Thoreau famously proclaimed that, “in wildness is the preservation of the world.” And, as Gary Snyder explains, the poetic mind, the mind of the creative artist, is a realm of wildness. Thus, the eco-syllogism: preservation of the world depends on the wild. The poetic mind is wild. Therefore, the preservation of the world depends on the poetic mind.
Artist Dawn DeDeaux will give a talk prior to the opening of “Katrina Then & Now: Artists as Witness, Part II: The Rebirth of Art” at College of the Holy Cross.
Space Machines Corporation, a small New Orleans consultancy in the field of kinetic sculpture and motion display system design, has today announced the publication of a scholarly essay which brings to an international audience a revolutionary approach to modern art history inspired in great part by the work of our own Lin Emery.
Mr. Leventi, who was the former assistant of Robert Polidori, creates photographs of the opulent splendor of opera houses all over the world. His work is going to be the subject of a forthcoming book published by Damiani.
The Department of Art at Lamar University will honor internationally celebrated artist and LU alum John Alexander (’68) with a naming and dedication of the John Alexander Painting Studio on Thursday, Oct. 8, at 5:30 p.m. in the Art Building. The event is free and open to the public.
Both the light and the proportions of the new studio left a mark on Gunning’s work. About half of his forthcoming exhibit, which opens Oct. 3 at Arthur Roger Gallery, 432 Julia St., was painted in the restored shotgun. (Art critic Doug MacCash included Gunning’s exhibit among the “5 Best Bets” of the annual Art for Art’s Sake openings on Saturday).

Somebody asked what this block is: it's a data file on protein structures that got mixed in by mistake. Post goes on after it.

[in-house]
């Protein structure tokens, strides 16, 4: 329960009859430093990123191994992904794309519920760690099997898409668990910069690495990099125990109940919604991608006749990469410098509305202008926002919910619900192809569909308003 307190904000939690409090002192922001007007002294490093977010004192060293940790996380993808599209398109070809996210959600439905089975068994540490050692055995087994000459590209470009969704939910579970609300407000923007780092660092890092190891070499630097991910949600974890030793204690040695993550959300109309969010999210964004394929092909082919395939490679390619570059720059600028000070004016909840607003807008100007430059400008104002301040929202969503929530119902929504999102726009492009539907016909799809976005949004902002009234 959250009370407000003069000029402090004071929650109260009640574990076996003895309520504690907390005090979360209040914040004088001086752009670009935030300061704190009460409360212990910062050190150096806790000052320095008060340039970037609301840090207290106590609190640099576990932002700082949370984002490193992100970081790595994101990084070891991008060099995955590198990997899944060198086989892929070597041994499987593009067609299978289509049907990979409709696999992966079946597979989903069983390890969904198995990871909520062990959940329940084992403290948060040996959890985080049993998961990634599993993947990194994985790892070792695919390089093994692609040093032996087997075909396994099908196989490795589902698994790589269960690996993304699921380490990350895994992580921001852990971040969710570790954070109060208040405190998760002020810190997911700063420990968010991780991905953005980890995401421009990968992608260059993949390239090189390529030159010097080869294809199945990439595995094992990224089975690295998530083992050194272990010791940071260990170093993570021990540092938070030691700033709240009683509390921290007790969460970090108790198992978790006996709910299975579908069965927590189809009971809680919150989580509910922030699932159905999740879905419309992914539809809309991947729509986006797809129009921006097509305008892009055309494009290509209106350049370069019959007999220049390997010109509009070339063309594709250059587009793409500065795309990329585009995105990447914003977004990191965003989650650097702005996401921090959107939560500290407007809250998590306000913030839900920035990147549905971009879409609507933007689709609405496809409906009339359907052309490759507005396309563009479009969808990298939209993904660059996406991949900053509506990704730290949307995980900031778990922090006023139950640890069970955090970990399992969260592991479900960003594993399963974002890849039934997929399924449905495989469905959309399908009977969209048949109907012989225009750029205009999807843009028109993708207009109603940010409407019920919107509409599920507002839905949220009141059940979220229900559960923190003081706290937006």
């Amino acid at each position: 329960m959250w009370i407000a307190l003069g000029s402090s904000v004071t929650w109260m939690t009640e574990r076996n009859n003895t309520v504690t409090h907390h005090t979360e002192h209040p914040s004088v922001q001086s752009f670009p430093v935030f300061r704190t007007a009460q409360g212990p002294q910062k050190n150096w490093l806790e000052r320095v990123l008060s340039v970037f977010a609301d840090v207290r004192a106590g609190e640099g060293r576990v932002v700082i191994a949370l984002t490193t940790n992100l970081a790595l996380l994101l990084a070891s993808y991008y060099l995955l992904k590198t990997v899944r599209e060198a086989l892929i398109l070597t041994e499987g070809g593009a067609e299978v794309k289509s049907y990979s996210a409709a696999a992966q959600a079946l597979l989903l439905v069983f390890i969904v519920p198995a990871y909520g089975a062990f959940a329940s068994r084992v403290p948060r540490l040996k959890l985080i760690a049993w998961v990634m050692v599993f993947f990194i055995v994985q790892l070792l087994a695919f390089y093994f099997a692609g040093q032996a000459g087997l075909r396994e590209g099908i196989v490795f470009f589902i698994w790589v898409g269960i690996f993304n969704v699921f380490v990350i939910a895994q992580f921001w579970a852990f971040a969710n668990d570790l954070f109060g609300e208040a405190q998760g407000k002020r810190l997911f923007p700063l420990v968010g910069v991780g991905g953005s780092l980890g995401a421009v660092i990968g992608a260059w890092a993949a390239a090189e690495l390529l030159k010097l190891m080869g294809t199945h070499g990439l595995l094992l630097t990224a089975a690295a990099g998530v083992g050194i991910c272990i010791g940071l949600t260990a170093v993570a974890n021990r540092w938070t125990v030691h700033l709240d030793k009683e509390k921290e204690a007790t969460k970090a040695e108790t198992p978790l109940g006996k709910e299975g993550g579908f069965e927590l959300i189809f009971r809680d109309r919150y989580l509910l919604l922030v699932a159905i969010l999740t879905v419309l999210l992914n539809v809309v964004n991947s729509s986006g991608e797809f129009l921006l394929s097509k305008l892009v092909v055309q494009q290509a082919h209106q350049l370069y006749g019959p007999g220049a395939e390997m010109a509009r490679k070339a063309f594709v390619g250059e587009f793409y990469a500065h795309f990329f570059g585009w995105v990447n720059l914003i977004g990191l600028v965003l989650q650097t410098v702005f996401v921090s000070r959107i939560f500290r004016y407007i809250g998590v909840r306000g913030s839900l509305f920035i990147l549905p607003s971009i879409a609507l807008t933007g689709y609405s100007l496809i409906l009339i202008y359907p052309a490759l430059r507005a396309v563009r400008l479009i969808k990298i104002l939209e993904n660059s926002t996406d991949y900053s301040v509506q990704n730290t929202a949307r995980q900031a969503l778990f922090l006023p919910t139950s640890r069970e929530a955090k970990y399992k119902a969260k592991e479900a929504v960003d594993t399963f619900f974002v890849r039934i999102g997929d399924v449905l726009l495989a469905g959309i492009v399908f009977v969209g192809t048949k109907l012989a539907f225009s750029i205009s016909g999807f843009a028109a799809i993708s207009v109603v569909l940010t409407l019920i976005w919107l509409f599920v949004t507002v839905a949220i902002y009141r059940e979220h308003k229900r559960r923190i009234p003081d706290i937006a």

Arthur Roger will be presenting a show of shimmering, natural form-based kinetic sculptures by veteran New Orleans-based artist Lin Emery, along with David Leventi’s grand photos of opera houses and prisons and river- and cityscapes by Simon Gunning. And one of the newest additions to the Julia Street scene, Julie Silvers Art, will be celebrating its grand opening Saturday with a DJ, door prizes, and other “surprises” from 5 p.m. to 9 p.m.
IT’S DIFFICULT TO place exhibits in New Orleans at this time of this year outside of the context of The Storm. The subject looms like heavy billowing clouds, densely gray and thickly churning, an extended horizontal weight floating and staying just above our heads. Many of us are walking with eyes cast down, or otherwise away from the reminders of ten years gone. At New Orleans Museum of Art, it is an apt title for an exhibit comprised of work not necessarily about Katrina. At Arthur Roger Gallery, the concept also appears to be at the heart of three exhibitions.
Deborah Luster, a photographer from Louisiana, was named the 2015 winner of the 1858 Prize for Contemporary Southern Art, an award bestowed by the Gibbes Museum of Art.
Black lives matter. All lives matter. Both statements are true, but it is astounding that we are still debating the meaning of those words. We accept equal rights in theory, but things don’t always play out that way on the streets.